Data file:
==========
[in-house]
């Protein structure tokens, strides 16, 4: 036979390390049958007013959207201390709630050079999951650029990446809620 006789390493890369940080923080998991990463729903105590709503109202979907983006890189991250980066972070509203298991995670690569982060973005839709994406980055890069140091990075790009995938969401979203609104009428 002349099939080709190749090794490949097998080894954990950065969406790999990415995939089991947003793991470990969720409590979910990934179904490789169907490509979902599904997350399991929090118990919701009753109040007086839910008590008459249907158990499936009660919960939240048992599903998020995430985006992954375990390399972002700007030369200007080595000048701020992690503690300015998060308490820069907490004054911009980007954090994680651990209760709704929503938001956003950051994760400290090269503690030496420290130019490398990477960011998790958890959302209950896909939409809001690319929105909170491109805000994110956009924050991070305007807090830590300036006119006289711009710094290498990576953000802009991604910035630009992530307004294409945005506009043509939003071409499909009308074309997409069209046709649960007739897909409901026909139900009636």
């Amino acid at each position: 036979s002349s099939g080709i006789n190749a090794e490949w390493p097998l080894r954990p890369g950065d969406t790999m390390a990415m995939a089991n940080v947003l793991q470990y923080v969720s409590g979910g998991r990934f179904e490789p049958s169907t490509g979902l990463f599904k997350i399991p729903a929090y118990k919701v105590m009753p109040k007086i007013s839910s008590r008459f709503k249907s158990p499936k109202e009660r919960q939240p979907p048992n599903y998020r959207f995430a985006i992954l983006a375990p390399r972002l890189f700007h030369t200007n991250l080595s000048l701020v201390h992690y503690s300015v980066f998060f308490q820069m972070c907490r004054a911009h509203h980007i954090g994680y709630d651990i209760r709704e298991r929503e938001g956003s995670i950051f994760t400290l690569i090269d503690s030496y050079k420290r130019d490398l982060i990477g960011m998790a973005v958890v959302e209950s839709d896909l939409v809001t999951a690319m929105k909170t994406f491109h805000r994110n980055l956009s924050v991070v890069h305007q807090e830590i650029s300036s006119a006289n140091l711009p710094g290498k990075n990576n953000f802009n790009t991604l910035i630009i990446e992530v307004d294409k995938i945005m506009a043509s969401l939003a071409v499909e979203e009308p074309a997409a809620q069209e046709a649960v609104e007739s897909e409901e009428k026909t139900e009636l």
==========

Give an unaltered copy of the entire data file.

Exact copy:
[in-house]
């Protein structure tokens, strides 16, 4: 036979390390049958007013959207201390709630050079999951650029990446809620 006789390493890369940080923080998991990463729903105590709503109202979907983006890189991250980066972070509203298991995670690569982060973005839709994406980055890069140091990075790009995938969401979203609104009428 002349099939080709190749090794490949097998080894954990950065969406790999990415995939089991947003793991470990969720409590979910990934179904490789169907490509979902599904997350399991929090118990919701009753109040007086839910008590008459249907158990499936009660919960939240048992599903998020995430985006992954375990390399972002700007030369200007080595000048701020992690503690300015998060308490820069907490004054911009980007954090994680651990209760709704929503938001956003950051994760400290090269503690030496420290130019490398990477960011998790958890959302209950896909939409809001690319929105909170491109805000994110956009924050991070305007807090830590300036006119006289711009710094290498990576953000802009991604910035630009992530307004294409945005506009043509939003071409499909009308074309997409069209046709649960007739897909409901026909139900009636």
């Amino acid at each position: 036979s002349s099939g080709i006789n190749a090794e490949w390493p097998l080894r954990p890369g950065d969406t790999m390390a990415m995939a089991n940080v947003l793991q470990y923080v969720s409590g979910g998991r990934f179904e490789p049958s169907t490509g979902l990463f599904k997350i399991p729903a929090y118990k919701v105590m009753p109040k007086i007013s839910s008590r008459f709503k249907s158990p499936k109202e009660r919960q939240p979907p048992n599903y998020r959207f995430a985006i992954l983006a375990p390399r972002l890189f700007h030369t200007n991250l080595s000048l701020v201390h992690y503690s300015v980066f998060f308490q820069m972070c907490r004054a911009h509203h980007i954090g994680y709630d651990i209760r709704e298991r929503e938001g956003s995670i950051f994760t400290l690569i090269d503690s030496y050079k420290r130019d490398l982060i990477g960011m998790a973005v958890v959302e209950s839709d896909l939409v809001t999951a690319m929105k909170t994406f491109h805000r994110n980055l956009s924050v991070v890069h305007q807090e830590i650029s300036s006119a006289n140091l711009p710094g290498k990075n990576n953000f802009n790009t991604l910035i630009i990446e992530v307004d294409k995938i945005m506009a043509s969401l939003a071409v499909e979203e009308p074309a997409a809620q069209e046709a649960v609104e007739s897909e409901e009428k026909t139900e009636l």